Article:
It will not surprise his friends that on the very day of his priestly ordination, September 8, 1991, Father Neuhaus signed the preface to one of his books. He chose to do so deliberately, for it was the preface to the second edition of Freedom for Ministry, a book he originally wrote as a Lutheran pastor and re-issued as a Catholic priest. It’s about the ordained vocation, the call to serve as Christian pastors and Catholic priests amidst the “perplexities of the improbable vocation that is Christian ministry.”

Of all his many books, Father Neuhaus said the reaction to this one was the most gratifying. It remains my own favourite. He delighted in the positive reaction because Father Neuhaus was at heart a priest, who did all things with a priestly heart, even long before he was ordained a Catholic priest. He had a special place in his heart for priests, and in particular for those men preparing for the priesthood at Dunwoodie.

I would encourage seminarians to read Freedom for Ministry. They might find one passage in particular—as I did when I first read it as a seminarian more than a dozen years ago—strikingly applicable to their lives. It’s taken from the final chapter on holiness in the life of a priest:

In the pursuit of holiness, a sense of urgency is combined with a sense of modesty. This may at first seem contradictory. We are inclined toward an “all or nothing” attitude; if the success of the enterprise is not clearly in view, we will not waste our time on it. The way of the pilgrim is quite different, however. He urgently presses on, not because this day’s journey or even this lifetime’s journey will bring him to the destination, but because he travels by promise. The success of the enterprise was signaled in the raising of Jesus from the dead; the full actualization of that triumph may be far, far distant. Our sense of urgency is premised not upon our chronological closeness to the consummation but upon the fact that this time, no matter how close or how far, is the only time we have; it is the piece of the pilgrimage for which we are accountable.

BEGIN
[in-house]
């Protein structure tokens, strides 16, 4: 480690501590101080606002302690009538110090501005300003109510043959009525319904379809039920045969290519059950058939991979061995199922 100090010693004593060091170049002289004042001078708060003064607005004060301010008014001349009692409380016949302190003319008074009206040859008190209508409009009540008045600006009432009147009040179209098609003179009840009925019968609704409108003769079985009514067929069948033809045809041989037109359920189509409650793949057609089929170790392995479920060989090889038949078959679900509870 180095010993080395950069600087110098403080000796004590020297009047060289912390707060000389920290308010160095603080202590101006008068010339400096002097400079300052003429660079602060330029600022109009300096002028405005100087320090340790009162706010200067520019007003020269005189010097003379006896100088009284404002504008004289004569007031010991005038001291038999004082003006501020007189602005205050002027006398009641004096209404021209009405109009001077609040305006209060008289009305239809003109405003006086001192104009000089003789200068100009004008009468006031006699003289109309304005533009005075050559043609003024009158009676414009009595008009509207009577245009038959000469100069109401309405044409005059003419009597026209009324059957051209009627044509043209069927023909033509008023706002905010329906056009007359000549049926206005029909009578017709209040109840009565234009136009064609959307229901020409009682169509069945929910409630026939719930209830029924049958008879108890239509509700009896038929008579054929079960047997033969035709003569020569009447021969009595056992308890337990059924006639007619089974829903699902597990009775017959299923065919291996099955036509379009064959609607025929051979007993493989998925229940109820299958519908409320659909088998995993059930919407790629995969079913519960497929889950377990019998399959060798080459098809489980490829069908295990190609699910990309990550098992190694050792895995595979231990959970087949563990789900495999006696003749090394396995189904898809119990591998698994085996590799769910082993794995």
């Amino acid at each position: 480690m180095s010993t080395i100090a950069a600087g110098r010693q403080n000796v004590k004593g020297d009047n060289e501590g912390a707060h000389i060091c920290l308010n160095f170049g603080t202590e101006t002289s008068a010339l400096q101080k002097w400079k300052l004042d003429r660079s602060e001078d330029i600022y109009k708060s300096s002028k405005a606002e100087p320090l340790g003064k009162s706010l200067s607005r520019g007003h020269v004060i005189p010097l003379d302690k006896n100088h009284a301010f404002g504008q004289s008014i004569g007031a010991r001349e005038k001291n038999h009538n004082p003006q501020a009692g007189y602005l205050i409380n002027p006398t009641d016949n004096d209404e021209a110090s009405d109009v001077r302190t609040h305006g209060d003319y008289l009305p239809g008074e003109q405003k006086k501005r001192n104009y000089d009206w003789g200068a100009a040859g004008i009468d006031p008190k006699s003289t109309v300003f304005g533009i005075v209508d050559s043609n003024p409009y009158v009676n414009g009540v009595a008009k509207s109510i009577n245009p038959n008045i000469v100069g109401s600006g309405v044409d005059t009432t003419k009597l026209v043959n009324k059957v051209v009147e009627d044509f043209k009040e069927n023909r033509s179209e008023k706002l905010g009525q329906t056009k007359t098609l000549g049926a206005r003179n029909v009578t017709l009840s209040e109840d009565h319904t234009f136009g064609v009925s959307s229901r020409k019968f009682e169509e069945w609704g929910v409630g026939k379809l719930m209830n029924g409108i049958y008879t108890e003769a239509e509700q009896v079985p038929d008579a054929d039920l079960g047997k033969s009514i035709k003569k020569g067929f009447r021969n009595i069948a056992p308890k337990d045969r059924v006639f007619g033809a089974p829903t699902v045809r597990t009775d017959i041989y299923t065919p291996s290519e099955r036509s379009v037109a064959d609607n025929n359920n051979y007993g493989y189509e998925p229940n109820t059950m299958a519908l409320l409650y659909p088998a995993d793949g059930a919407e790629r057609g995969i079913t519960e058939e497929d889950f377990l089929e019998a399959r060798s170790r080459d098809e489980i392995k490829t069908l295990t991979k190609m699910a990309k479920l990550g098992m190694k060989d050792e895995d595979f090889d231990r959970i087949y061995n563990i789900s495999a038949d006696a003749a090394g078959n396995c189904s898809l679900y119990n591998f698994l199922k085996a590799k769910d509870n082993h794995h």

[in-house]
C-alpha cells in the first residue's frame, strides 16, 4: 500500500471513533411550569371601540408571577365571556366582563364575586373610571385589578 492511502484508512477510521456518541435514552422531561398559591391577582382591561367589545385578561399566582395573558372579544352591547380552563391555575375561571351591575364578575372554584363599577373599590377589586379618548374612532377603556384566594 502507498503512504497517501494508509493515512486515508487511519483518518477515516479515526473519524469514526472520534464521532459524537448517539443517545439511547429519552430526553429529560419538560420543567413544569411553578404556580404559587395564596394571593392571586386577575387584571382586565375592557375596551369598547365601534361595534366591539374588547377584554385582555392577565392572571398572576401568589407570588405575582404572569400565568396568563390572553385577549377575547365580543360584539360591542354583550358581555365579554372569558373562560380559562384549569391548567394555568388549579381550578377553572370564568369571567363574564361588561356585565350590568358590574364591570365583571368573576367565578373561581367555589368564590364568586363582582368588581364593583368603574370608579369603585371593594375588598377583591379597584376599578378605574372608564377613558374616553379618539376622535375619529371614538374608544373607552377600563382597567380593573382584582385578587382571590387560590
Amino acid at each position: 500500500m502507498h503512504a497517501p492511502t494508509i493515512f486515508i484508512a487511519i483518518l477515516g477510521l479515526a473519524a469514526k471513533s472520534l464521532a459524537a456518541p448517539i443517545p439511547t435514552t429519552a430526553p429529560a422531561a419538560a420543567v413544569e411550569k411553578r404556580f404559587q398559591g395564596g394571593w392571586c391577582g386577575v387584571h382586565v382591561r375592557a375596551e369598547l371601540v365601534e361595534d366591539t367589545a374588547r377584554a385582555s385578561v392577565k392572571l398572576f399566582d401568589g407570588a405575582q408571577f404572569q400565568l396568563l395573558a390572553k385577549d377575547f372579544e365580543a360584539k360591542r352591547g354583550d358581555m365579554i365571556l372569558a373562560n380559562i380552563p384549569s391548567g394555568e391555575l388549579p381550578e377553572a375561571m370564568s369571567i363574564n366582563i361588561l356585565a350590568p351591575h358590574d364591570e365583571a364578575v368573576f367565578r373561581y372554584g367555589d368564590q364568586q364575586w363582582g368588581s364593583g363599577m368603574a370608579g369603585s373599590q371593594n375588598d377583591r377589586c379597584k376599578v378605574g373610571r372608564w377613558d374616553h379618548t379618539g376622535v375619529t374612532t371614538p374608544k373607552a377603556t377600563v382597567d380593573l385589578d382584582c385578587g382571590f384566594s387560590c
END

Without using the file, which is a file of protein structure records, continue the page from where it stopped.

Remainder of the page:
The seminary and the priesthood ought to be a pilgrimage toward holiness. It may seem to seminarians that it is a long pilgrimage. It sometimes seems very long to us priests. But these years are the piece for which we are now accountable. That’s true for all disciples, but especially true for priests whose daily work would be incomprehensible without the horizon of eternity. That eschatological emphasis is present in all of Father Richard’s work. It’s why he would commonly add a conditional phrase when speaking about future appointments: “Should the Lord delay his return in glory!” I sometimes felt that he would not have been at all surprised if the Parousia came tomorrow morning, in between the breviary and the newspaper.

Holiness then is an urgent matter. The long road of fidelity—of holiness—begins now. Father Neuhaus was fond of saying that the solution to our crises in the Church is fidelity, fidelity, fidelity! The response to an urgent crisis ought to be our routine practise—holiness.

Twenty years after his priestly ordination and two years after his death, the public lessons of Father Richard’s life are clear. In honouring him on this anniversary, Archbishop Dolan suggested that his hidden life has lessons to teach us too.

Raymond J. de Souza is a priest in the archdiocese of Kingston, Ontario.